From ancient tribal trail to mid-18th century produce trading post to JFK International Airport, Jamaica’s development has long been tied to transportation and commerce. Several attempts in the past forty years have envisioned downtown Jamaica as one of New York’s major retail and business centers. The 1998-2003 construction of the 24/7 AirTrain from Jamaica to JFK International Airport, at $1.9 billion, has been the center of redevelopment plans. In 2007, the City Council approved a plan to rezone 368 blocks of Jamaica across two community boards (8 and 12), to address the waning retail and business center and out-of-scale residential development, and to encourage transit-oriented planning strategies, an approach central to Bloomberg’s PlaNYC 2030.
Mariner’s Harbor, Staten Island
Situated on the northwestern shore of Staten Island, Mariner’s Harbor was once a major site of oyster and other seafood farming in the 19th century. The area is framed by a mix of infrastructural systems, including the Goethals and Bayonne Bridges, and saw significant decline in the late 20th century with a decline in waterfront activity. Recent big-box retail and business park development have brought economic activity back to the neighborhood and a $350 million expansion of the neighborhood’s New York Container Terminal is in the works.
Downtown Brooklyn is the city’s third largest central business district. Its development accelerated during the mid-19th century expansion of the Port of New York and later with the manufacturing boom following the building of the Brooklyn and Manhattan Bridges in 1883 and 1909 – all of which contributed to a predominance of commercial and shipping activity in the northwestern section of Brooklyn. The residential population has tripled in the last decade and development in the area continues to explode, fed by the approval in 2004 of a development plan prepared by the Department of City Planning, the NYC Economic Development Corporation and the Downtown Brooklyn Council, and illustrated by projects like Atlantic Yards, the BAM Cultural District and Brooklyn Bridge Park. The neighborhood also contributes significantly to Brooklyn’s skyline, with glassy new towers like Oro and Toren rising near landmarks like the Williamsburgh Savings Bank.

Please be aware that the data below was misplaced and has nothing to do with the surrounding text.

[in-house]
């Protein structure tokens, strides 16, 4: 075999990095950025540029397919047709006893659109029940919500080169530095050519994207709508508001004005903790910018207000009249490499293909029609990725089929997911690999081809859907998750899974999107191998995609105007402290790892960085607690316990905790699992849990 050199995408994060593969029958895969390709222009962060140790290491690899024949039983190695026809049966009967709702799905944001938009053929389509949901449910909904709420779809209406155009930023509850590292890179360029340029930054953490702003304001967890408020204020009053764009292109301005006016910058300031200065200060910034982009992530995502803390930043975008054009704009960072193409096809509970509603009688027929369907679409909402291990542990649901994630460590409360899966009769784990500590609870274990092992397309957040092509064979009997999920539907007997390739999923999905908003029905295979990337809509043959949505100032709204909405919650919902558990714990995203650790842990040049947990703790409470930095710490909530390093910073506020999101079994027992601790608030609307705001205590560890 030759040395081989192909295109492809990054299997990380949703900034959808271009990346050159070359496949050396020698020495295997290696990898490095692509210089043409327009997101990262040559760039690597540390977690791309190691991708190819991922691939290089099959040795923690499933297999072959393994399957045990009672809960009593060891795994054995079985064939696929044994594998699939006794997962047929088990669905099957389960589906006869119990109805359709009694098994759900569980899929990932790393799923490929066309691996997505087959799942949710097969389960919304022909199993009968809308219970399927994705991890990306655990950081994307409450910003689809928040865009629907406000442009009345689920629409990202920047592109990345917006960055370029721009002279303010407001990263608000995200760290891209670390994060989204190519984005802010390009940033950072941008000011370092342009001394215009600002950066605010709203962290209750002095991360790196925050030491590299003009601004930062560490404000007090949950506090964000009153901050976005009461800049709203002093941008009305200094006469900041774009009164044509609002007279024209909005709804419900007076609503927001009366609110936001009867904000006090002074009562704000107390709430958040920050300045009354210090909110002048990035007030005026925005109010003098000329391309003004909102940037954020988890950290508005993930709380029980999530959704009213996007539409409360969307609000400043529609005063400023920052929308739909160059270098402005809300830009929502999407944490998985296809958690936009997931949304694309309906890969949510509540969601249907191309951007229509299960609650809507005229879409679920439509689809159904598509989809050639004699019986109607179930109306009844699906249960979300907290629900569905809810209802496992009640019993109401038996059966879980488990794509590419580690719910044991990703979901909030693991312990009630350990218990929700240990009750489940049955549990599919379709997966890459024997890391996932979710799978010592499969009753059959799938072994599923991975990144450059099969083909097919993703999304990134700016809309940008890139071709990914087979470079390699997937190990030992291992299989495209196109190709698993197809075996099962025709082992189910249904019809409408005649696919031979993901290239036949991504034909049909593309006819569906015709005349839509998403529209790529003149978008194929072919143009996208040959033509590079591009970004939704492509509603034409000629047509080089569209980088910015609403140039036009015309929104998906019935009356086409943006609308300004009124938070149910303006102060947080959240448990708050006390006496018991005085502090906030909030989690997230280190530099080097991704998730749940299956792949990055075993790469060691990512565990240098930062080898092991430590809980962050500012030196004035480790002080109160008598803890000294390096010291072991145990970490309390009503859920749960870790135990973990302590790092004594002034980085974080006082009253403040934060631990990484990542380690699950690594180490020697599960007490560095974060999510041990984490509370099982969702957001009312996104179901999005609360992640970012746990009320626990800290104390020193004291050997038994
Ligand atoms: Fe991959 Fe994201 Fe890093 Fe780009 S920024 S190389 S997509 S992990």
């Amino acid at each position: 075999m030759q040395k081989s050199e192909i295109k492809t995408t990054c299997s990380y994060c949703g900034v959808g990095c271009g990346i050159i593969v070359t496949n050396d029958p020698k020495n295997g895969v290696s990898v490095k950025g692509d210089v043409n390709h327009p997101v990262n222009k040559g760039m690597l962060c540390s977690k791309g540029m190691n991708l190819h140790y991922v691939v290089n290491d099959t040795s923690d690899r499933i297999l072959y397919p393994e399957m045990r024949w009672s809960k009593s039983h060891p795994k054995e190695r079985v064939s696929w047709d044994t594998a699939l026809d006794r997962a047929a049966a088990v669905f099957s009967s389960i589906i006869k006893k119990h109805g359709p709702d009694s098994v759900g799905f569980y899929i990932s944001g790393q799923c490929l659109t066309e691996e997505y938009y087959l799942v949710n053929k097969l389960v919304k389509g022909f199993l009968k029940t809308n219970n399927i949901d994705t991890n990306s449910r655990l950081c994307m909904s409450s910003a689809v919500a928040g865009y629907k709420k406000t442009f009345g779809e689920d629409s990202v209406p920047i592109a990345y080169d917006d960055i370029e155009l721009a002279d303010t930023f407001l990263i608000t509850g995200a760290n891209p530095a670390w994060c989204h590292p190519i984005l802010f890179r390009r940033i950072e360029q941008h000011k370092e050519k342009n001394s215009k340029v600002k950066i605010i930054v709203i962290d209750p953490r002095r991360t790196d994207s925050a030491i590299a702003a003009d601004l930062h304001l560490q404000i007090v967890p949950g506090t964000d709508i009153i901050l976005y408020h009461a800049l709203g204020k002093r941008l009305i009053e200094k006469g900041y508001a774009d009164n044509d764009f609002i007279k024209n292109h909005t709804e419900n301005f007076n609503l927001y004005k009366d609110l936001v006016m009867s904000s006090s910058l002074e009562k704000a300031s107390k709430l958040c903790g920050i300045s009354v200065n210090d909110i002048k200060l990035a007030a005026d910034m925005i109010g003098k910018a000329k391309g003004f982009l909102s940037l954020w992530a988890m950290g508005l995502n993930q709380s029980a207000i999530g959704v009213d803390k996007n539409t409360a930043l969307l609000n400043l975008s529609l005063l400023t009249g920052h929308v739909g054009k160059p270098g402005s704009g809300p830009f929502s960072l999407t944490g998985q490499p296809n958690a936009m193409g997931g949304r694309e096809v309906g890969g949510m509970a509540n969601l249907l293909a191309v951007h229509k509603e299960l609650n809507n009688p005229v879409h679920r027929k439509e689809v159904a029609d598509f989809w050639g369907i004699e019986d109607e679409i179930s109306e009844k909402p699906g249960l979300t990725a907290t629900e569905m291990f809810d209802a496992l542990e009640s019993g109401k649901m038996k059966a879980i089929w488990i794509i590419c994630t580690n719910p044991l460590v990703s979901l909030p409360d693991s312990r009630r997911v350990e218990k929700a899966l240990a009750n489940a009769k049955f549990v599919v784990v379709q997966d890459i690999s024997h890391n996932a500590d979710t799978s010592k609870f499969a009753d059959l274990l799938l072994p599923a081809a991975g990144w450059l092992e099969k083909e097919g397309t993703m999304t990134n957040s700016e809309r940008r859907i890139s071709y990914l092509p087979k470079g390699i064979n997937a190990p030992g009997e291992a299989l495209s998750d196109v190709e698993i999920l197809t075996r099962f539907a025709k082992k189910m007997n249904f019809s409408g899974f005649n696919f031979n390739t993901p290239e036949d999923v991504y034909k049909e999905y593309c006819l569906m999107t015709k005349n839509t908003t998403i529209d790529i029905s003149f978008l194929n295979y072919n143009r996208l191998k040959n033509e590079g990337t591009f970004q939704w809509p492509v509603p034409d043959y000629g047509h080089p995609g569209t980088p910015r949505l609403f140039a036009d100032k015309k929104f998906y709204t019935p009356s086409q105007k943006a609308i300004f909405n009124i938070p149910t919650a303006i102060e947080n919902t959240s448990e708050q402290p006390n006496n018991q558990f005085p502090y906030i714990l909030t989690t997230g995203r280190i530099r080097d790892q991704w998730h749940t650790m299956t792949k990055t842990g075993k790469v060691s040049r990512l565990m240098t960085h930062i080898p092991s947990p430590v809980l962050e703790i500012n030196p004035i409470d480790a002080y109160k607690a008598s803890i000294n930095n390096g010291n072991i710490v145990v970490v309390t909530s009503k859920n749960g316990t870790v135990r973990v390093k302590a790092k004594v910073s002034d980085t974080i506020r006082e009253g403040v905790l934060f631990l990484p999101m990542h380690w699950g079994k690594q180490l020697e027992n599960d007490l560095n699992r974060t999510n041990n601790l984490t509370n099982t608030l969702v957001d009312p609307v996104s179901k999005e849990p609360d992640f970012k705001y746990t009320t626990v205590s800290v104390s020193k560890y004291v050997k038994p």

Over the past twenty years, Chelsea has become one of Manhattan’s iconic neighborhoods. Once a predominantly Irish-American neighborhood populated by longshoremen and other dockworkers, Chelsea is now known as a cultural, leisure and high-end residential destination. In the 1990s, art galleries and cultural institutions began moving from SoHo to Chelsea, eventually turning the neighborhood into an international center for the contemporary art world. The preservation and reuse of the High Line over the last decade and a comprehensive rezoning plan approved by the city in 2005 fueled a burst of residential and commercial development with many high visibility projects designed by internationally-renowned architects.
The views expressed here are those of the authors only and do not reflect the position of The Architectural League of New York.